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Tax cuts welcomed

Tuesday, 1st July, 2008

Families are set to benefit from a range of budget measures that will come into effect today.

A typical young family with two small children will be about $50 a week better off through income tax cuts, childcare and education rebates.

Local mother Storm Carney said it would be a welcome relief for working parents.

"I think so, because for some women it's a case of having to go back to work, not wanting to."

Ms Carney works at Wardle Co and her partner Wes McNamara is a plasterer at Lehman Brothers. Her son Jett Daddow (10) is in year five at Morgan Street Public School and daughter Halle McNamara (3) is a regular at Family Day Care.

Ms Carney said that the tax cuts and rebates would help many families struggling with the rising cost of living.

A major slice of the benefit comes from the $46.7 billion tax package, aimed at low to middle income earners.

Workers on $50,000 a year will have $20 a week returned to them.

Prime Minister Kevin Rudd and Treasurer Wayne Swan said the tax cuts would help to ease cost of living pressures.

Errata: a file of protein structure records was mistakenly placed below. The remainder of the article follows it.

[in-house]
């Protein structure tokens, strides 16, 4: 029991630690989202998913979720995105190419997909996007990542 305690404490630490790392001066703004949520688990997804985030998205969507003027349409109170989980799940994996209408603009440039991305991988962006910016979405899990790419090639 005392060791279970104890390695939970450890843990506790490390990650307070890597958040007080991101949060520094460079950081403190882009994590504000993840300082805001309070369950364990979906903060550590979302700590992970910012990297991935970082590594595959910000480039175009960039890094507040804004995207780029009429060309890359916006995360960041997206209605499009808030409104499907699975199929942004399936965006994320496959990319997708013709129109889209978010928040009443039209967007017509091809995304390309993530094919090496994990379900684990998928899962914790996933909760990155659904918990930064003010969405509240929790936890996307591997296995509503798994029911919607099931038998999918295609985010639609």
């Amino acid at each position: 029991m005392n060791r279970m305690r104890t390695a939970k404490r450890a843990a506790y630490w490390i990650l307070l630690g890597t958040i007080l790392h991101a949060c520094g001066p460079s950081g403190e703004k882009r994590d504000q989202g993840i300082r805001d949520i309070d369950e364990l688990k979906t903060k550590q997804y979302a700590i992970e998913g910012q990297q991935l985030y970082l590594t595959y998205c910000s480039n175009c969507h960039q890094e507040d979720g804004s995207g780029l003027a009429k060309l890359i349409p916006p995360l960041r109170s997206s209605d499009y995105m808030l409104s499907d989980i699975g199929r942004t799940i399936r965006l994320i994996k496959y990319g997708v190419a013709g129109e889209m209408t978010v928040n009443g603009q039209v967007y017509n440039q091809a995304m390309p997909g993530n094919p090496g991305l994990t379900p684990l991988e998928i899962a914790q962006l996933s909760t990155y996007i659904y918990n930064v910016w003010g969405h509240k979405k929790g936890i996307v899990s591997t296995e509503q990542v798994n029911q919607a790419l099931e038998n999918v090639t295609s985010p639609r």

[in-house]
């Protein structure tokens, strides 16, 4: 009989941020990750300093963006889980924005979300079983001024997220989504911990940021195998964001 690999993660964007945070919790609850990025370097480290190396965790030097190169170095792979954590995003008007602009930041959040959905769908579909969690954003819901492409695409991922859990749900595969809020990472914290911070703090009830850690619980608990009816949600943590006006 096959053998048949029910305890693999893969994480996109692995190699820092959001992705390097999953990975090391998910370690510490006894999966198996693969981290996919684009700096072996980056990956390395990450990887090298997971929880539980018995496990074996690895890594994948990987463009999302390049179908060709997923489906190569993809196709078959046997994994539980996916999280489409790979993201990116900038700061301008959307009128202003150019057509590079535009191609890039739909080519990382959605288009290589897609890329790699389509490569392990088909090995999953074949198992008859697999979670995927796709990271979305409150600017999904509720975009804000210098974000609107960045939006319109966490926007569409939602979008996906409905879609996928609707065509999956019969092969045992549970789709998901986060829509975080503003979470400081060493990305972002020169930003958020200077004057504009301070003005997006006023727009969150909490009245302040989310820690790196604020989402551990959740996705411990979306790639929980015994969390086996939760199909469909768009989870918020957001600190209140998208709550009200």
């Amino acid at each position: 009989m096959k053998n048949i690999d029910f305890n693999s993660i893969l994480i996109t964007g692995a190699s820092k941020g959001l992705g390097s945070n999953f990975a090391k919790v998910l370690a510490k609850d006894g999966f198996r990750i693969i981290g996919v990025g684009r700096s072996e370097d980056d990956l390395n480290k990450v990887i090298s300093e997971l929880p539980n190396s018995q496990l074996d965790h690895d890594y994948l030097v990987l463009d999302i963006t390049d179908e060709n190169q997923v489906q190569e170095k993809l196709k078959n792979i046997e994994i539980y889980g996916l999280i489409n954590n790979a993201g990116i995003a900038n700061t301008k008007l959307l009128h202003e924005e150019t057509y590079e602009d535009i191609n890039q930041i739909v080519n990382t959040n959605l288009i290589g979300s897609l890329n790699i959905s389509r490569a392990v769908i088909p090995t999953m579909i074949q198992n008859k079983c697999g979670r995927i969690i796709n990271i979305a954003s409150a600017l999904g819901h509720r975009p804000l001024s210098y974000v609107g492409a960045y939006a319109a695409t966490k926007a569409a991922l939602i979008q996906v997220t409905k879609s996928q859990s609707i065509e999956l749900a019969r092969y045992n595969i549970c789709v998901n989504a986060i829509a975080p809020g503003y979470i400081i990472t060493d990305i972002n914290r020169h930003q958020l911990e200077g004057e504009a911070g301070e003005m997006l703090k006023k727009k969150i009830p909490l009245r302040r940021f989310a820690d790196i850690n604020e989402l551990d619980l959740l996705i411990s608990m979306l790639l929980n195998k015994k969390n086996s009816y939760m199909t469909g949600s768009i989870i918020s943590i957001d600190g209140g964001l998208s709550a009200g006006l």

"These tax cuts will mean every taxpayer will have a little more money in the pay packet every week to help meet rising costs of living," they said.

The childcare tax rebate of 50 per cent, capped at $7500 a year, kicks in today.

Parents of primary and secondary students will be eligible for rebates of up to $750 a year for education expenses such as computers.

Teenagers will receive a $150 voucher for an annual dental check up.

Family groups have welcomed the budget focus but say savings have already been eroded by the cost of living.

"The budget measures are welcome news for a very large number of Australian families particularly those who are struggling to make ends meet," CEO of Families Australia Brian Babington told AAP.

"The concern would be that rising fuel prices, increased mortgage rates and grocery prices, are going to erode those gains."

The government's "typical family" also excluded many doing it tough, he said, such as single parents, carers of children with disabilities and grandparents providing primary care.

"Government policy needs to be very finely tuned to the needs of all groups and make sure policy responses are not broad brushed. The government needs to be more alert to the need of struggling families what ever the definition may be."

Other changes taking effect include an increase in the baby bonus to $5,000 and changes in the way child support is calculated.

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